Father’s Day. To the ire of traditionalists, this ‘Hallmark holiday’ has earned its place in the supermarket aisles – perhaps even overtaking Mothering Sunday. (No Easter egg distractions. Good move, dads.)
Friends and extended family have trodden on eggshells around me for the last two Father’s Days. Having lost a parent in 2019, I find myself answering well-intentioned “thinking of you” messages. I really appreciate the thought, but I’m fine.
2019 was a little more difficult. The ‘firsts’ are always the hardest. This year, I’m going to take a different approach.
Very few of you had the pleasure of knowing Keith Ian Thompson. Those who did know he had a wicked sense of humour, an immeasurable talent for music and languages, and a whole lot of wisdom.
Now he’s no longer with us, I feel it’s my duty to pass on some of this insight. Few of these are Keith Thompson originals, of course, but they are valuable life lessons, or humorous pearls of wisdom. A big thanks to my family for sending me these – I hope you can learn from them.
“Even if you’re shovelling shit, you may as well be the best shit shoveller there is.”
If you’re not into foul language, look away now. Tremendous vocabulary, mein papa.
I like this one – it instils a great sense of work ethic. Makes me think back to my working days as a student, lamenting the grind of working on tills or making coffees. If you’re in a crummy job, you won’t be in it forever. In the meantime, you may as well give it your best shot. If you don’t, you’re only making it harder for yourself.
“PICNIC – problem in chair, not in computer.”
An alternative here is “the nut holding the steering wheel”. Translation? A poor workman blames his tools. As an IT manager, Dad dealt with his fair share of impatient folks who refused to read instructions. I like to think this one teaches us the value of patience.
“Patience is a virtue.”
Speaking of patience, here’s one he would regularly shout out of the windows at reckless drivers. I’m not sure why, really, because he had a very naughty habit of speeding in the 90s. That said, fast forward 20 years and he told me he didn’t bother speeding anymore. “The technology is so sophisticated, it’s not worth it.” So wise.
“You will never be Kate Moss.”
Ouch. For an 11-year-old girl (at the height of Kate Moss’ fame, I hasten to add), that was a bitter pill to swallow. In response to my fatuous whining over calories, he told me I would always be curvy. Perhaps he didn’t phrase it too sensitively, but he did teach me to accept myself. We should all learn to love ourselves – especially if it means we can dance around the room to Lizzo.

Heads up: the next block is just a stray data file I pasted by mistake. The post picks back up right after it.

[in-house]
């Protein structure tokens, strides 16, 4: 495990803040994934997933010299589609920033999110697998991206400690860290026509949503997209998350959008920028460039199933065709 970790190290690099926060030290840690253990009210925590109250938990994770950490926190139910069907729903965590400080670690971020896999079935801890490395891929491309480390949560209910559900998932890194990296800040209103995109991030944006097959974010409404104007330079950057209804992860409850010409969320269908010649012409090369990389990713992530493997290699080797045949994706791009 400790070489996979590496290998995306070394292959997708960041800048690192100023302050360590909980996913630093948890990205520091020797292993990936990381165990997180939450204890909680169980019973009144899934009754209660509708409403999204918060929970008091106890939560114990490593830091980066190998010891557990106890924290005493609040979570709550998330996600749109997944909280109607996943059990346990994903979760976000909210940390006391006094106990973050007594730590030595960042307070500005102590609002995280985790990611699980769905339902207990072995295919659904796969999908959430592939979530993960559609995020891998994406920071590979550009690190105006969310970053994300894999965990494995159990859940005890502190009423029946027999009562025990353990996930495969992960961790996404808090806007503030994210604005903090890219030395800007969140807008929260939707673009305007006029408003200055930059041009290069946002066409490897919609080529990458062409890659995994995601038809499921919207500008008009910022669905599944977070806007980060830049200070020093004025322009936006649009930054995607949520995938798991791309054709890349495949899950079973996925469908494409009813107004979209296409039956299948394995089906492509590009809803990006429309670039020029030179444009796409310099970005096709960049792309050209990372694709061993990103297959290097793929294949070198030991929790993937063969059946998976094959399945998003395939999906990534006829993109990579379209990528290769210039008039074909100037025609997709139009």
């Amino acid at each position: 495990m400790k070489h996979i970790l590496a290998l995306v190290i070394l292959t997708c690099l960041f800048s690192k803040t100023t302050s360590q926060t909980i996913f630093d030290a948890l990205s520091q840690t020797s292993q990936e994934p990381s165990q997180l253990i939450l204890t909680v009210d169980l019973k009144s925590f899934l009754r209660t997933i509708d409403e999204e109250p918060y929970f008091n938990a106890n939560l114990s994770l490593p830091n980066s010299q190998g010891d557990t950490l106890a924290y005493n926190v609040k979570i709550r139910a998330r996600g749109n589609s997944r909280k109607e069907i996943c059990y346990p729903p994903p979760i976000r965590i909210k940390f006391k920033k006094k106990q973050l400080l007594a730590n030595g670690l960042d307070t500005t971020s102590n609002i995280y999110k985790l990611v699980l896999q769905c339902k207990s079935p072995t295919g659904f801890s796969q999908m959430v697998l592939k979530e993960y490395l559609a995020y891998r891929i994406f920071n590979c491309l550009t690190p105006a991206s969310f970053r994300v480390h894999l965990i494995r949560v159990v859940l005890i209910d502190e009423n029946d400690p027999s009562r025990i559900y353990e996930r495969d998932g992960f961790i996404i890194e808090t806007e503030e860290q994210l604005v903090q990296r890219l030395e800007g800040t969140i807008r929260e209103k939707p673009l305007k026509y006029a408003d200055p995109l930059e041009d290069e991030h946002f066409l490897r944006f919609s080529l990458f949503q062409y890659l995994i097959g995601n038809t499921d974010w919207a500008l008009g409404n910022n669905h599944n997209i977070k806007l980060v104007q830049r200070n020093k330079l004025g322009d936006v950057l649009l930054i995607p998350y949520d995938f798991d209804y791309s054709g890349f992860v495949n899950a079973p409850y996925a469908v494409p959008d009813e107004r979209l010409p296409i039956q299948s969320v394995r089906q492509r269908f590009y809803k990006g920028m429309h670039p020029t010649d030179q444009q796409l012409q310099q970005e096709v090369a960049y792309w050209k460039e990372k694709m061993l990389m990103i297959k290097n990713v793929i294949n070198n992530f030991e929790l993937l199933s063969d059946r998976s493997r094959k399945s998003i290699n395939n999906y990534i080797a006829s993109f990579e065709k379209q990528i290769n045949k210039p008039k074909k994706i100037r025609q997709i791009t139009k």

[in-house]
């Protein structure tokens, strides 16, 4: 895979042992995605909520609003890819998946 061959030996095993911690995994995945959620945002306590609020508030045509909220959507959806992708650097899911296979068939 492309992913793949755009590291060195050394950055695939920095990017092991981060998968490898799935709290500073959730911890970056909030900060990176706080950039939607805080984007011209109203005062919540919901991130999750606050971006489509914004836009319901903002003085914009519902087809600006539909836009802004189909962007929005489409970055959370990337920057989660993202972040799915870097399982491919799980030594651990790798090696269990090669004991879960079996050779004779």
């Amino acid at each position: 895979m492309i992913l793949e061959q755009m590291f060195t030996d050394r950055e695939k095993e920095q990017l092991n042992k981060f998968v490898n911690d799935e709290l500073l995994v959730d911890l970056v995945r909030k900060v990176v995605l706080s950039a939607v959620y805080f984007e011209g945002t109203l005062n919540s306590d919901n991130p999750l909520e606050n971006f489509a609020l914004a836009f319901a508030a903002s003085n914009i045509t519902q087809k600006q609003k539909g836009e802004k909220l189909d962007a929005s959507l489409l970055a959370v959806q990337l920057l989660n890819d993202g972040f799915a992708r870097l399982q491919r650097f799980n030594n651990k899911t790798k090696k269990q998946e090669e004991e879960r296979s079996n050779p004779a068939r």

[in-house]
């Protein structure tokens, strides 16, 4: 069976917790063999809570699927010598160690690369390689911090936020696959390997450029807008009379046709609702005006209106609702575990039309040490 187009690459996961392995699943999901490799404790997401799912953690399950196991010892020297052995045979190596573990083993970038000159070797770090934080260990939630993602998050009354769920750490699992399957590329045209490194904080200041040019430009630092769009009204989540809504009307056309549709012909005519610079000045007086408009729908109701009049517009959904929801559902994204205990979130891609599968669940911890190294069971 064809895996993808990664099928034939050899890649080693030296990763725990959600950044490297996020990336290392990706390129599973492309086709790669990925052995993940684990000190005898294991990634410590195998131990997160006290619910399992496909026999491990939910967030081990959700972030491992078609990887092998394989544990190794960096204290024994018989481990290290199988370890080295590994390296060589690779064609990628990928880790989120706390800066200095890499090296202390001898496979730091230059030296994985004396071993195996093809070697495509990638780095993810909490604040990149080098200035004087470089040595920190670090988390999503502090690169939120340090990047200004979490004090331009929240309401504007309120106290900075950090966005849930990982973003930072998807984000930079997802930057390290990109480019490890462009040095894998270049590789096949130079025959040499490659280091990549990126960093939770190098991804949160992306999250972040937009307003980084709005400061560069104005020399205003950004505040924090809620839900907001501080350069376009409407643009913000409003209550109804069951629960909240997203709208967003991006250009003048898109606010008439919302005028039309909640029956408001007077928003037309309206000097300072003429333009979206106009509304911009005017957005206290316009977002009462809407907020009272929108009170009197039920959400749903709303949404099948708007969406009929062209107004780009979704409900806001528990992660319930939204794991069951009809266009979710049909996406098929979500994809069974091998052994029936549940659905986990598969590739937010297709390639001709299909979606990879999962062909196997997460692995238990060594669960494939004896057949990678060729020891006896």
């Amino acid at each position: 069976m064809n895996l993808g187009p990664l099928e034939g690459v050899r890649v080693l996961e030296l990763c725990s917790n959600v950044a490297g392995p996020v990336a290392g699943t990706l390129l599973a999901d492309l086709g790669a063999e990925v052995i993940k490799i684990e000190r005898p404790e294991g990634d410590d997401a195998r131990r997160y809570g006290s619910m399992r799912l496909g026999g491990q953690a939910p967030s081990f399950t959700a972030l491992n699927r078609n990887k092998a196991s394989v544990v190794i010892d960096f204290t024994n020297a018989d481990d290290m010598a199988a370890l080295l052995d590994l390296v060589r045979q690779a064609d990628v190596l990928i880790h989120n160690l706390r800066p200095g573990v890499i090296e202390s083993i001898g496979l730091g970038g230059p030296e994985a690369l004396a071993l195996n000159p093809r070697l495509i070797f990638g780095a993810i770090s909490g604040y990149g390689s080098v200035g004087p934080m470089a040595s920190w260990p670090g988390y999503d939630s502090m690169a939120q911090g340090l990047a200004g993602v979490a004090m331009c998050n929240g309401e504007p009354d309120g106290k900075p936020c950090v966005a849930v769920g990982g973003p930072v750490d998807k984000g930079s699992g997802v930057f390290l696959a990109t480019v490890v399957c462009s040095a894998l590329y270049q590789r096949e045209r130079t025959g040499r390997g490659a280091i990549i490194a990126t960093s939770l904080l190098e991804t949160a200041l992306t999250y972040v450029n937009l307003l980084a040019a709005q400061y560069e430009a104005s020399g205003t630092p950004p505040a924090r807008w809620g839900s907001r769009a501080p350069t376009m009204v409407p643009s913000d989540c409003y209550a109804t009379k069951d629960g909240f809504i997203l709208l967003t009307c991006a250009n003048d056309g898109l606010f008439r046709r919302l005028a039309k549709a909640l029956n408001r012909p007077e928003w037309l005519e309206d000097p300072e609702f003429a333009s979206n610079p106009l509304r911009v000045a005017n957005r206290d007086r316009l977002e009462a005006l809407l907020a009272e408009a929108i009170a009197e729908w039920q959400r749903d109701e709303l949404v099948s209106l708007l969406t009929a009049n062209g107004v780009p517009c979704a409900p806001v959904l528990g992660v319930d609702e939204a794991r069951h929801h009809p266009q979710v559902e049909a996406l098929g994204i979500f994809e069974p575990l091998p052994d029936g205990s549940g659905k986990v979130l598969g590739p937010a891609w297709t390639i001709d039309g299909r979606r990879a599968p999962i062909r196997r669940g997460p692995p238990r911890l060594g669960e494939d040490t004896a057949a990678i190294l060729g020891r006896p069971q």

“It’s better to be pissed off than pissed on.”
Hmmm. Not sure there’s a whole lot of value to this one, but three of my siblings mentioned it. I guess what we can take from this is that anger is temporary. It too shall pass.
“Opinions are like arseholes. Everybody’s got one.”
While we’re on the vulgar aphorisms, Dad’s wife, Eileen, offered me this one. I’d personally infer that we shouldn’t be offended by a healthy debate. Everybody has their own outlook on life and we are all a product of our environment.
“It would be a boring old world if we were all the same.”
The above leads into this one nicely. He’d often spout this during petty squabbles – for example, crunchy or smooth peanut butter.
“Spoiling children teaches them the cost of everything and the value of nothing.”
I love this one – yes, because I’m smug and have no children to spoil, but I’ve seen it time and again with youngsters, keen to get their hands on the latest smartphone. Real value comes from knowing you earned something. It was applicable to my pocket money and sweets, and it’s just as relevant today.
“Thank goodness I found a relationship before instant gratification culture.”
This isn’t a direct quote, but a lead-in to a longer rant about the “fast food generation”. In his final weeks, he was reflecting on life. He mused that relationships fail today because people are always looking for something else. We want something. We click. It’s there. Sometimes we need to sit still and appreciate what we’ve got. He married twice, but in his second relationship, he enjoyed 17 happy years.
“In my experience, it’s best to say nothing.”
Now, we need context here. He wasn’t referring to political or social causes, rather gossiping. I believe we were chatting about some long-forgotten issue, and discussed “keeping it quiet”. He said he’d always found it’s better to keep your mouth shut – gossiping only stokes the flames. Anything for a quiet life, eh Pop?
“It’s better to keep your mouth shut and be thought an idiot than to open it and remove all doubt.”
Of course, this is Mark Twain – but even when they were from someone else, these little adages always seemed more meaningful coming out of Dad’s mouth. If you don’t know, don’t try and look clever!
“It’s better to light a candle than to curse the darkness.”
Hands down, this is my absolute favourite. This little beauty will soon be inscribed on my skin forevermore as it’s so plain and simple. Have you got a problem? Yep. Can you do something about it? Yep. Then why are you complaining?
Obviously, we can’t apply this logic to everything – it’s more applicable to individual weight loss than world famine, for example. But for those little nagging issues, like a painting you need to hang or a phone call to the doctor, it works. It’s a great bit of tough love here. Only YOU have the power to change your life. Go out and do it.
Happy Father’s Day
I hope you all had a smashing Father’s Day, whether you were with your biological dad, your guardian, your kids or just somebody you love.
And if he’s not around, remember – he lives on in your memories.